NotesThe indicator board was built for the main assembly platform of Sydney Terminal Station (Central Station) which is a huge area of some 2/3 of an acre (0.27 ha) or 3 000 square yards (2 500 sq m). Sydney Terminal Station is Sydney's third terminal station, for which the foundation stone was laid in April 1902. The building was officially opened at 11 am on Saturday 4 August 1906. The indicator board was described in the 'Sydney Morning Herald ' of the day as "a thoroughly modern train indicator board. It is manipulated ingeniously, curiously contrasting with the clumsy method in vogue at the present station and besides giving the lists of departures indicates the arrival of all the principal main line trains".
When first erected, 20 panels were devoted to station names and the centre two panels under the clock were for arrival information. Once a new arrival board was built in about 1910, the centre two panels, which are slightly narrower than the others, were converted to take 30 slats each for departure information.
The narrow vertical and horizontal timber strips between the panels, clocks and platform rolls were originally stained and lacquered. The style of decoration can be described as classical revival. On either side of the main clock was decorative scrollwork, inserted with floreate motifs. The clock was capped with a pediment broken by an arch, and there were raised terminals at each end.
Some time before 1937 the stained timberwork on the board was painted. The base and vertical and horizontal strips around the panels were finished in cream, while various other details were picked out in brown and caramel. Around 1945 the board was severely modified and all its neo-classical ornamentation was removed to make it appear modern with Art Deco style embellishments. The graceful scrolled supports, pediment and end terminals were removed and replaced with vertical stepped slats beside the clock. During this modernisation fluorescent lights were added to the top of the board on a canopy.
In the 1940 a new arrivals board, very similar to the destination board, was installed on the assembly platform, replacing the 1910 arrivals board. The new board consisted of 15 panels, each with two clock faces. This board appears to have been removed during the 1960s or 1970s.
In 1982, with considerable reluctance, the State Rail Authority of NSW replaced the indicator board, which had been a landmark at Central Station for 76 years. It was of particular sentimental value to thousands of New South Wales residents and visitors and was a popular meeting spot. The Chief Executive of the SRA, David Hill, said: 'We regret that this piece of history has to be replaced. We have examined a number of options to retain it. In the end it was just too big to retain'. The official replacement took place at 11 pm on Monday 28 June 1982 when the board was replaced by a new passenger display system supplied by the G.E.C. Projects Company using computer technology combined with closed circuit television. This comprises twenty 26 inch (66 cm) television monitors combined in pairs to display 10 train departures complete with stopping patterns, departure times and platform numbers.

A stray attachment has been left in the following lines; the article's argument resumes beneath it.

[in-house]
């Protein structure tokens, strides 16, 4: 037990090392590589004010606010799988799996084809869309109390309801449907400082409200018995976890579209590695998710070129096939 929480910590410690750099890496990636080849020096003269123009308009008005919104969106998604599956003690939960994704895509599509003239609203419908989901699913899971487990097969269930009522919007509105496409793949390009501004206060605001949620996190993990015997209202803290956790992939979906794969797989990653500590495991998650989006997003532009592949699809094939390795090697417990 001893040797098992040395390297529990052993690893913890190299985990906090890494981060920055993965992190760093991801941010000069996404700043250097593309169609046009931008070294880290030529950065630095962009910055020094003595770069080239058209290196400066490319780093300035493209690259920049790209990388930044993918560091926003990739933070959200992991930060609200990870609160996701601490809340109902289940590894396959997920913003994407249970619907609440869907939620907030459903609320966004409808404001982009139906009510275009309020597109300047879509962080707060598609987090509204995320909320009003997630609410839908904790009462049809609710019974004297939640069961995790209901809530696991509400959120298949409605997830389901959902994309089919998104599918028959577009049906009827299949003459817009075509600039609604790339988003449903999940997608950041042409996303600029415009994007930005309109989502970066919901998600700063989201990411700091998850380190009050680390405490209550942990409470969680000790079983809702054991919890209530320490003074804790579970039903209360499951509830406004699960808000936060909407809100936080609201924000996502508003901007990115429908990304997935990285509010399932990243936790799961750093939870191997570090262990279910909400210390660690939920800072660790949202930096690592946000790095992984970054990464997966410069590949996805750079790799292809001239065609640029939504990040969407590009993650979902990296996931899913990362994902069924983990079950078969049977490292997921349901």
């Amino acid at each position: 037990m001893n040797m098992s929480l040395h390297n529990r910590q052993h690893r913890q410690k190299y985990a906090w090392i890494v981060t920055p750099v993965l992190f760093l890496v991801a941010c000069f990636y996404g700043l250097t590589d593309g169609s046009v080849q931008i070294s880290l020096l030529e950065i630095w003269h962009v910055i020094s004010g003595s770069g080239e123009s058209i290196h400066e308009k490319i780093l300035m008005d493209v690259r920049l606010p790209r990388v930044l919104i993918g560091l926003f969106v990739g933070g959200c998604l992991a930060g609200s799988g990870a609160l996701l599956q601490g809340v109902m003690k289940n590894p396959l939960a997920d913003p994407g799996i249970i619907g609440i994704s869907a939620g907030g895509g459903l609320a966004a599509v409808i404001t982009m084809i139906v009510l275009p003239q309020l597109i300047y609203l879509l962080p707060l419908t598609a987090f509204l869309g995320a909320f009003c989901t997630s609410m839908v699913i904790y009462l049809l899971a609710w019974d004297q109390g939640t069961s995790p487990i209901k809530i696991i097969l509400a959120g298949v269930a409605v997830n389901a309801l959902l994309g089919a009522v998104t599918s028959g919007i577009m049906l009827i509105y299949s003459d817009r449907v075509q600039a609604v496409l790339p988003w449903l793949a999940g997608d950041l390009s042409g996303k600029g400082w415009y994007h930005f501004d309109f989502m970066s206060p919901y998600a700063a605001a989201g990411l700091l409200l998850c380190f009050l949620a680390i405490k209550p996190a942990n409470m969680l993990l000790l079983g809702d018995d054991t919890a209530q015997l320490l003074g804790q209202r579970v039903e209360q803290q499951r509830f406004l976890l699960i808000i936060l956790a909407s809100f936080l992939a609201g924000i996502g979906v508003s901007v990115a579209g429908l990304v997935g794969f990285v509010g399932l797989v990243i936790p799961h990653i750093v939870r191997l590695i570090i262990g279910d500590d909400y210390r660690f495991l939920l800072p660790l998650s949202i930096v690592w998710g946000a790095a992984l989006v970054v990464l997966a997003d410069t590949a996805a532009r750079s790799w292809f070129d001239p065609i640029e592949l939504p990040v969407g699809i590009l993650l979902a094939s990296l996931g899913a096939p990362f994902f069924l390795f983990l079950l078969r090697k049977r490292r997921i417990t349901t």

In order to preserve the indicator board the State Rail Authority of NSW presented it to the Museum. The dismantling and removal of the board from Sydney Terminal Station took place on the night of Monday 28 June and the early morning of Tuesday 29 June 1982. Eight Museum staff members worked throughout the night to dismantle the board. Because of its enormous length, it was cut into five manageable pieces for transport and was taken to the Museum's store at Arncliffe.
During 1984 the board was re-erected in the Museum's Stage 1 workshop, where repairs to the timberwork were undertaken. Considerable research was carried out and it was decided to restore the board as close as possible to its appearance in 1937. Photographs show that at that time the board was painted in cream, chocolate and caramel, yet it still retained its decorative late Victorian embellishments around the clock and at the top of each end. Timetables and platform listings for 1937 were borrowed from the State Rail Authority Archives, and train departures for a Sunday in 1937 were drawn up.
It should be noted that the board represents an entire day from mid-morning to late evening in order to show the optimum number of panels and stations, rather that as it would have exactly appeared at any particular time.
Because the board has evolved over time and changed considerably in response to electrification, extension and closure of lines and stations, a large number of station name slats had to be added or removed. Colour samples were taken and analysed from all over the board, and it was repainted in the appropriate colours. The decorative metal work was reproduced from enlarged photographs and plans and replaced next to the clock and on the board ends. Since 1988 the indicator board has been displayed in the Transport exhibition of the Museum.
UsedState Rail Authority of New South Wales 1906-1982